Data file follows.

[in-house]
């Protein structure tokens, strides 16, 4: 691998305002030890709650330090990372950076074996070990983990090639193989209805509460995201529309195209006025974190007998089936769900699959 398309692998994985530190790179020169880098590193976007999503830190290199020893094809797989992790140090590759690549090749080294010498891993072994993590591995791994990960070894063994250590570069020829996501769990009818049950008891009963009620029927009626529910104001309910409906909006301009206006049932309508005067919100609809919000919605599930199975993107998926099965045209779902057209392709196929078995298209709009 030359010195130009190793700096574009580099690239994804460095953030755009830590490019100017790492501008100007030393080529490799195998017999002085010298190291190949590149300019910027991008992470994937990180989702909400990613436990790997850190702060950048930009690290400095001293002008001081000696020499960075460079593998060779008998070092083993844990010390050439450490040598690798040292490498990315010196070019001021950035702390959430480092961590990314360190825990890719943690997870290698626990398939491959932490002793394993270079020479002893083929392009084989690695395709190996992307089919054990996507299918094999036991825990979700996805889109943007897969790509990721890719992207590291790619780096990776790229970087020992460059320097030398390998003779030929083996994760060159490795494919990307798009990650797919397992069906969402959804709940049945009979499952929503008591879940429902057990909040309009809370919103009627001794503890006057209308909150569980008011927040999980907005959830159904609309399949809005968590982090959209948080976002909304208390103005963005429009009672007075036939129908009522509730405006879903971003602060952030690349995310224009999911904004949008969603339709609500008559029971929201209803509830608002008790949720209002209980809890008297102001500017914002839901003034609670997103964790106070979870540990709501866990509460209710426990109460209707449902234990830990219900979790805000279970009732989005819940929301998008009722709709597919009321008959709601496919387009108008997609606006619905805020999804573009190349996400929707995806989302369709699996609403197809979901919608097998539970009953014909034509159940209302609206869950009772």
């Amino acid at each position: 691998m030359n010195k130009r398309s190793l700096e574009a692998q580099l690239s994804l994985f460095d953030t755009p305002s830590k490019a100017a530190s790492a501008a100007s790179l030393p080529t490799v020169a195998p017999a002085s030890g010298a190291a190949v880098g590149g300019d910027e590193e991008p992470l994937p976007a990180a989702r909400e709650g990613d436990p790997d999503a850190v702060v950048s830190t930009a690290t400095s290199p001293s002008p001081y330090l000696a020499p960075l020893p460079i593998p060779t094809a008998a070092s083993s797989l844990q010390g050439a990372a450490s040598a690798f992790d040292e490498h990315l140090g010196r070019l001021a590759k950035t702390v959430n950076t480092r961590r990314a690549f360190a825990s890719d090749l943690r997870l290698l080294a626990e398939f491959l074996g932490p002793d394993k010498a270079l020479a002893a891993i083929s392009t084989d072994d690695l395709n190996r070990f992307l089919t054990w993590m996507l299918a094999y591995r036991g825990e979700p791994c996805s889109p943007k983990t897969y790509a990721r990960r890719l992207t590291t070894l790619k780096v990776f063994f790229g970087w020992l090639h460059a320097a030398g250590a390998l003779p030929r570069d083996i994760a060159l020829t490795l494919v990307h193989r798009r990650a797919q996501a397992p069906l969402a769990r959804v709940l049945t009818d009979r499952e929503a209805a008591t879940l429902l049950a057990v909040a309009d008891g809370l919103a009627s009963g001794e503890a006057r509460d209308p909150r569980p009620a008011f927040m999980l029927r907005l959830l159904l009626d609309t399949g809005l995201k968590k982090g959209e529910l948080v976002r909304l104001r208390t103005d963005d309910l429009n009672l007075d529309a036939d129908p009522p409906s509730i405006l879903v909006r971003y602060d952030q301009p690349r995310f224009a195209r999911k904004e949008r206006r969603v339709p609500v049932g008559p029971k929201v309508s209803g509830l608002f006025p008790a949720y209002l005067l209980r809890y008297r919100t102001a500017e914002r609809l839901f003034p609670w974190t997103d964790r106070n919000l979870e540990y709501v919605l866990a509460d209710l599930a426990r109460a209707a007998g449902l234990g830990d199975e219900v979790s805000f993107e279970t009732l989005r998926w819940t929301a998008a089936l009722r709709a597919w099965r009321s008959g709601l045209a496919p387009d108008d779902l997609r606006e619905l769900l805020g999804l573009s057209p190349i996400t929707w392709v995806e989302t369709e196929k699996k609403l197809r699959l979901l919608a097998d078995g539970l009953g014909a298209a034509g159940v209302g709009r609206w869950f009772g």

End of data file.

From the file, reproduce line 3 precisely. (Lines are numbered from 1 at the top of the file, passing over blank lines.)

């Amino acid at each position: 691998m030359n010195k130009r398309s190793l700096e574009a692998q580099l690239s994804l994985f460095d953030t755009p305002s830590k490019a100017a530190s790492a501008a100007s790179l030393p080529t490799v020169a195998p017999a002085s030890g010298a190291a190949v880098g590149g300019d910027e590193e991008p992470l994937p976007a990180a989702r909400e709650g990613d436990p790997d999503a850190v702060v950048s830190t930009a690290t400095s290199p001293s002008p001081y330090l000696a020499p960075l020893p460079i593998p060779t094809a008998a070092s083993s797989l844990q010390g050439a990372a450490s040598a690798f992790d040292e490498h990315l140090g010196r070019l001021a590759k950035t702390v959430n950076t480092r961590r990314a690549f360190a825990s890719d090749l943690r997870l290698l080294a626990e398939f491959l074996g932490p002793d394993k010498a270079l020479a002893a891993i083929s392009t084989d072994d690695l395709n190996r070990f992307l089919t054990w993590m996507l299918a094999y591995r036991g825990e979700p791994c996805s889109p943007k983990t897969y790509a990721r990960r890719l992207t590291t070894l790619k780096v990776f063994f790229g970087w020992l090639h460059a320097a030398g250590a390998l003779p030929r570069d083996i994760a060159l020829t490795l494919v990307h193989r798009r990650a797919q996501a397992p069906l969402a769990r959804v709940l049945t009818d009979r499952e929503a209805a008591t879940l429902l049950a057990v909040a309009d008891g809370l919103a009627s009963g001794e503890a006057r509460d209308p909150r569980p009620a008011f927040m999980l029927r907005l959830l159904l009626d609309t399949g809005l995201k968590k982090g959209e529910l948080v976002r909304l104001r208390t103005d963005d309910l429009n009672l007075d529309a036939d129908p009522p409906s509730i405006l879903v909006r971003y602060d952030q301009p690349r995310f224009a195209r999911k904004e949008r206006r969603v339709p609500v049932g008559p029971k929201v309508s209803g509830l608002f006025p008790a949720y209002l005067l209980r809890y008297r919100t102001a500017e914002r609809l839901f003034p609670w974190t997103d964790r106070n919000l979870e540990y709501v919605l866990a509460d209710l599930a426990r109460a209707a007998g449902l234990g830990d199975e219900v979790s805000f993107e279970t009732l989005r998926w819940t929301a998008a089936l009722r709709a597919w099965r009321s008959g709601l045209a496919p387009d108008d779902l997609r606006e619905l769900l805020g999804l573009s057209p190349i996400t929707w392709v995806e989302t369709e196929k699996k609403l197809r699959l979901l919608a097998d078995g539970l009953g014909a298209a034509g159940v209302g709009r609206w869950f009772g």